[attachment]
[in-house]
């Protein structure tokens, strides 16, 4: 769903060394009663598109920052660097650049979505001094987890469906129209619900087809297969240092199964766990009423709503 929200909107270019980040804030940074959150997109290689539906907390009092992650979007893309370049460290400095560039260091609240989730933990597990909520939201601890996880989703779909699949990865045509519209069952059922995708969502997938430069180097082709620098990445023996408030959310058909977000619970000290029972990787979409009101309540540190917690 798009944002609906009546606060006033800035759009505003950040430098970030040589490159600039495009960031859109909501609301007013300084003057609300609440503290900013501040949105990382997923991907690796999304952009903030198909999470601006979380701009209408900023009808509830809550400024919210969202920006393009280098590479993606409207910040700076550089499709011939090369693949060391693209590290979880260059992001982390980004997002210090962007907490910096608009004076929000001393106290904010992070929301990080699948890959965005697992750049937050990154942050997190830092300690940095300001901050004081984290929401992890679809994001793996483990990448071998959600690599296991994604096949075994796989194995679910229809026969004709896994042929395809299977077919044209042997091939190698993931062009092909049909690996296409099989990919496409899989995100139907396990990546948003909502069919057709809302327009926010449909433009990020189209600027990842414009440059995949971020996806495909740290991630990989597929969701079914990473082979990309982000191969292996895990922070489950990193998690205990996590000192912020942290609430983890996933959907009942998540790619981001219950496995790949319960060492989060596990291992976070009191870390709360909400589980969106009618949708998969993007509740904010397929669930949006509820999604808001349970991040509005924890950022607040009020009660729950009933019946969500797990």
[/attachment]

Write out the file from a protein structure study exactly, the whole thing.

[in-house]
């Protein structure tokens, strides 16, 4: 769903060394009663598109920052660097650049979505001094987890469906129209619900087809297969240092199964766990009423709503 929200909107270019980040804030940074959150997109290689539906907390009092992650979007893309370049460290400095560039260091609240989730933990597990909520939201601890996880989703779909699949990865045509519209069952059922995708969502997938430069180097082709620098990445023996408030959310058909977000619970000290029972990787979409009101309540540190917690 798009944002609906009546606060006033800035759009505003950040430098970030040589490159600039495009960031859109909501609301007013300084003057609300609440503290900013501040949105990382997923991907690796999304952009903030198909999470601006979380701009209408900023009808509830809550400024919210969202920006393009280098590479993606409207910040700076550089499709011939090369693949060391693209590290979880260059992001982390980004997002210090962007907490910096608009004076929000001393106290904010992070929301990080699948890959965005697992750049937050990154942050997190830092300690940095300001901050004081984290929401992890679809994001793996483990990448071998959600690599296991994604096949075994796989194995679910229809026969004709896994042929395809299977077919044209042997091939190698993931062009092909049909690996296409099989990919496409899989995100139907396990990546948003909502069919057709809302327009926010449909433009990020189209600027990842414009440059995949971020996806495909740290991630990989597929969701079914990473082979990309982000191969292996895990922070489950990193998690205990996590000192912020942290609430983890996933959907009942998540790619981001219950496995790949319960060492989060596990291992976070009191870390709360909400589980969106009618949708998969993007509740904010397929669930949006509820999604808001349970991040509005924890950022607040009020009660729950009933019946969500797990």